Today’s first letter addresses the problems caused by the GDPR Legislation especially for the small, non-commercial sites and blogs. It comes into effect tomorrow, 25th May 2018. We at UKIP Daily have struggled with this as well as the Party, and we spend many hours over the last couple of months to work out how best to do it. This letter by Geoffrey Bastin, Bexhill and Battle Branch chairman, ought to help to put minds at rest:

Sir,

Please see the following article I have written for local consideration in UKIP East Sussex. Everyone is rushing around trying to jump through hoops just because of a stupid bit of EU legislation that has got out of hand. All my thoughts on not having to register at branch level seem to have fallen on deaf ears despite my pointing everyone to the ICO website where they can take a self assessment test and draw their own conclusions:

People who register (notify) under General Data Protection:

Many businesses are required by law to ‘notify’ certain specified information to the Information Commissioner. This may contain personal information, for example where the business is a sole trader. The ICO compiles this information into a register which it is required by law to make publicly available. The ICO cannot therefore give any guarantees as to how the information contained on the register will be used by those accessing it.”

You couldn’t make it up.  Here we have a new government sponsored  organization to administer a new data protection policy and they admit that they will make their new register publicly available to whoever applies and over which they have no control of it’s future usage.

What on earth do we need a new data protection policy for if those administrating it release their own register to the general public.

Either our individual or organisational data is secure and only able to be accessed by the compiling organisation or the whole process is a nonsense as it appears little or no benefit can be gained from this revised legislation.

We all know it has been devised to try and prevent the large organizations from dealing in and trafficking personal information to every Tom, Dick and Harry (not the Duke of Sussex) but on present showing it is only being used to generate money for the ICO and numerous firms that have set themselves up as experts to ease us through the latest minefield.

We have been here before when ISO 9000 was introduced and we all tried to jump through hoops to comply.  The treat then was that failure to comply would mean no more orders from public companies that were working on government contracts. It soon fizzled out and life continued.  We know this legislation has been introduced by the EU with some considerable input from the UK so we must make an appearance of compliance where necessary whilst folding it neatly and placing it in the wastepaper bin.”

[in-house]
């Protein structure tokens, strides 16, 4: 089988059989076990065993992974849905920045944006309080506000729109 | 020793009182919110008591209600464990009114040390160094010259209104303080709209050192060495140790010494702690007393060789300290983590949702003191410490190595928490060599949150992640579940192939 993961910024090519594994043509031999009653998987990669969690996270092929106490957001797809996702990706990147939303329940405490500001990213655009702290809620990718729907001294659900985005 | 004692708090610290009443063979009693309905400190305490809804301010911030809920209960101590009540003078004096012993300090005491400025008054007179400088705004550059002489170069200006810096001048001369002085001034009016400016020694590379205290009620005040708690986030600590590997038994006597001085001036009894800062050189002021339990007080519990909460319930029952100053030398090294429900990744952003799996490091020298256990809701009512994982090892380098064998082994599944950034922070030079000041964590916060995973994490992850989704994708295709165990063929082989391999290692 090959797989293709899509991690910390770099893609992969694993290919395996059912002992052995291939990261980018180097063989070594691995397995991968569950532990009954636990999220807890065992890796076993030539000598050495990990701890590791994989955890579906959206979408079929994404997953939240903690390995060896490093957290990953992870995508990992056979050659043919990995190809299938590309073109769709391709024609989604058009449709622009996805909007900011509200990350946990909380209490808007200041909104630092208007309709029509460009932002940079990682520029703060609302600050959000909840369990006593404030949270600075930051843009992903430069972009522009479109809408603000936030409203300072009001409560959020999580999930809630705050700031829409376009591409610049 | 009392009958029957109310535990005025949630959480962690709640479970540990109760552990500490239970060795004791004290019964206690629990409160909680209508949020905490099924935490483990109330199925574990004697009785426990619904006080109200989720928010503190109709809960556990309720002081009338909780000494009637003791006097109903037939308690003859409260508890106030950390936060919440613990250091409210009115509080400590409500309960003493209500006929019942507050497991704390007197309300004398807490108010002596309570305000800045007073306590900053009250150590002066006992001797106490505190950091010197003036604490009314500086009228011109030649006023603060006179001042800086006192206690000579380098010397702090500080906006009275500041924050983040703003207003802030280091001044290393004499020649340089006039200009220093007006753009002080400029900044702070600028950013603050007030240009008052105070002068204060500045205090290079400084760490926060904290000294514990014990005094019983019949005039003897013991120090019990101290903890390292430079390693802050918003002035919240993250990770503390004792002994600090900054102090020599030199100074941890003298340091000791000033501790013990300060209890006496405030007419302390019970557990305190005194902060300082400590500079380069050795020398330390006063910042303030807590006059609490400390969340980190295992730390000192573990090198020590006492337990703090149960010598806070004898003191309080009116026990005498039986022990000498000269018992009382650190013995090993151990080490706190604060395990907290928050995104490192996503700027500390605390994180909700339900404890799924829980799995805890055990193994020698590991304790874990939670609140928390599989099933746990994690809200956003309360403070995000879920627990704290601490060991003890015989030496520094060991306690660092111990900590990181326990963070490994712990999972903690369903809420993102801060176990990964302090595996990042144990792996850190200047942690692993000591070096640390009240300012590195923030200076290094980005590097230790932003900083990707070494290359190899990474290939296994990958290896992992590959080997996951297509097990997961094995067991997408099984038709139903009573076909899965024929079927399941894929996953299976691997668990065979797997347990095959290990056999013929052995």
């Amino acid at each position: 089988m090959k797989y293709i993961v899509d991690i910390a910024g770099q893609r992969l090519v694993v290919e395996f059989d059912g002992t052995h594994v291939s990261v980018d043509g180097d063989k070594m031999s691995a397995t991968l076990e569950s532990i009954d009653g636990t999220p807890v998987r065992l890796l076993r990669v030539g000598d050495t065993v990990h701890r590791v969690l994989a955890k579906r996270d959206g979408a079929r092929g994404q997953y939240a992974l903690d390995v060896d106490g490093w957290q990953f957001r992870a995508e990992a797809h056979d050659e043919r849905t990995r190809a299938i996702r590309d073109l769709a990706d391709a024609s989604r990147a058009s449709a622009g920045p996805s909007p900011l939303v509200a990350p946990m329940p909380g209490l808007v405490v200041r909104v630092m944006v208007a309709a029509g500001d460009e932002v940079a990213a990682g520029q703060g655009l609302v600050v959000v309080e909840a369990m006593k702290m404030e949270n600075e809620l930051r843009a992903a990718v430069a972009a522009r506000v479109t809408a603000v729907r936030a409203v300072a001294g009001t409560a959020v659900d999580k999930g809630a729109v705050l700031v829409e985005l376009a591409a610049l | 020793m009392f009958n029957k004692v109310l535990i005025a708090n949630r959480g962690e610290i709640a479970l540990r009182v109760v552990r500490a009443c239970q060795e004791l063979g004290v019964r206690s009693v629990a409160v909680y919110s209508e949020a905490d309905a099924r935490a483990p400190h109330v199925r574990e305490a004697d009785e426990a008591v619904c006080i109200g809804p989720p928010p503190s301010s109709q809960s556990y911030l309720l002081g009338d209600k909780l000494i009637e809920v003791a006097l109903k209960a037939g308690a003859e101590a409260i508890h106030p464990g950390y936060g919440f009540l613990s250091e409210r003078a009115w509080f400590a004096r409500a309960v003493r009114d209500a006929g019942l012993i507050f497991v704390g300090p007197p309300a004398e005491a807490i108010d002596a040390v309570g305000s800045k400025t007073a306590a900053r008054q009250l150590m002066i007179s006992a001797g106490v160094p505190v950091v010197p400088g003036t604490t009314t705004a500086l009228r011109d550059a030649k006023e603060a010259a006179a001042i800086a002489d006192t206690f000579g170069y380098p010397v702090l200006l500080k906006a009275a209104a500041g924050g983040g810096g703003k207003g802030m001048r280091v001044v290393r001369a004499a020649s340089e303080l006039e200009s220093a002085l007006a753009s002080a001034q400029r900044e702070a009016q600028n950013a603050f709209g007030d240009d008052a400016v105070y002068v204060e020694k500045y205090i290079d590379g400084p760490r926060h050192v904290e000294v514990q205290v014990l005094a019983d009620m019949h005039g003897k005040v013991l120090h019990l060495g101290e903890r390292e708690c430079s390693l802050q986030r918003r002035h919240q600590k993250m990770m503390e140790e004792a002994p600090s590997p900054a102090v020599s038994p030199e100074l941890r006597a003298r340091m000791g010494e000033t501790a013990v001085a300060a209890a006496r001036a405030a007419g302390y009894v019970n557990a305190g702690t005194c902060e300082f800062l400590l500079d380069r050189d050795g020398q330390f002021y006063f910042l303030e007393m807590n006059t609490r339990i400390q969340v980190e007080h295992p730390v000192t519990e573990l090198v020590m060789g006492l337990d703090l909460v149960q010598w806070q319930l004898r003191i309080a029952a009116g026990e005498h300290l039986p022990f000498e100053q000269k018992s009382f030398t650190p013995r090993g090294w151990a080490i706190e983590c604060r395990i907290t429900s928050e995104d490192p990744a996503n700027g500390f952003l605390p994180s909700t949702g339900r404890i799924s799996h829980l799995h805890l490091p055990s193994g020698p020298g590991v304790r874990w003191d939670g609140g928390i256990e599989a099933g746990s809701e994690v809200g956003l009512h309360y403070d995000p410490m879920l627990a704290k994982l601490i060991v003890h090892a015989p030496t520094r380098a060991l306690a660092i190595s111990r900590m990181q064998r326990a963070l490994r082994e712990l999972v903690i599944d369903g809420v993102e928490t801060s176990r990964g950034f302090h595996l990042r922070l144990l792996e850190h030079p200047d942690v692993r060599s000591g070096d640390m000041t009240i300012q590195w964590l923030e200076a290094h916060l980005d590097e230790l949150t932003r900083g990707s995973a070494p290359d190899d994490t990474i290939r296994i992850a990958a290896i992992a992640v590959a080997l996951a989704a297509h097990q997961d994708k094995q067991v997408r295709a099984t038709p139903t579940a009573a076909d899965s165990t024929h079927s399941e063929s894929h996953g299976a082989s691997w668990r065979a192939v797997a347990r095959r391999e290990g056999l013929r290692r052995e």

Oh, by the way – no individual UKIP branch needs to register as the information held is purely for its own purposes and falls under the heading of a club.  Check out the ICO website and take the self assessment test and see for yourself.

This is another example of UKIP failing to make the weather over a nonsensical piece of unnecessary EU legislation.

Respectfully,

Geoffrey Bastin, Chairman of Bexhill & Battle branch

The next letter is about Dartmoor Prison and comes from the Newton Abbot Chairman David Gunn. Hopefully, some of our contributors and readers will pick up on his proposal:

Sir,

I’ve attached a copy of the letter I sent to the Mid Devon Advertiser yesterday (print edition only, so no link). It’s prompted by a story they ran this week on the possible closure of Dartmoor Prison. It may be a topic your readers and contributors could pursue and put a UKIP spin on “Crime & Punishment”. It won’t hurt to include items other than Brexit”

“Sir,

In your last edition, (18th May), you ran a story about the possible closure of Dartmoor prison. Whilst it’s unarguable that it is dated to the Napoleonic era, that doesn’t justify the case for closure. Prisons are not hotels, they are primarily an institution for punishment by removing criminals from public life.

Public perception of the Criminal Justice System is that it’s unfit for purpose since too few felons get sent to prison and of those that are, do not serve the full term of their sentences.

The local MPs you quote make a fair point that Dartmoor can and should be used for West Country prisoners so that their families can have easier contact with them.

Now for a suggestion – On the early morning BBC show “Ill gotten gains” last week, a former criminal was running a scheme to show youngsters just what prison is like and is funded by the “Proceeds of Crime” fund. I thought this an excellent idea and one which could be rolled out here in the West Country, perhaps a section of Dartmoor Prison with its dark & foreboding reputation could be made over to just this type of scheme. Being in a real prison with the sights, sounds & smells of reality, it should have a sobering effect on young offenders. I see this idea being similar to the “Drivers awareness course” used for wayward motorists. They’ve done wrong but do not get custodial sentences.

In any event, I support keeping Dartmoor prison open.”

Respectfully, David Gunn, Chairman UKIP Newton Abbot

 

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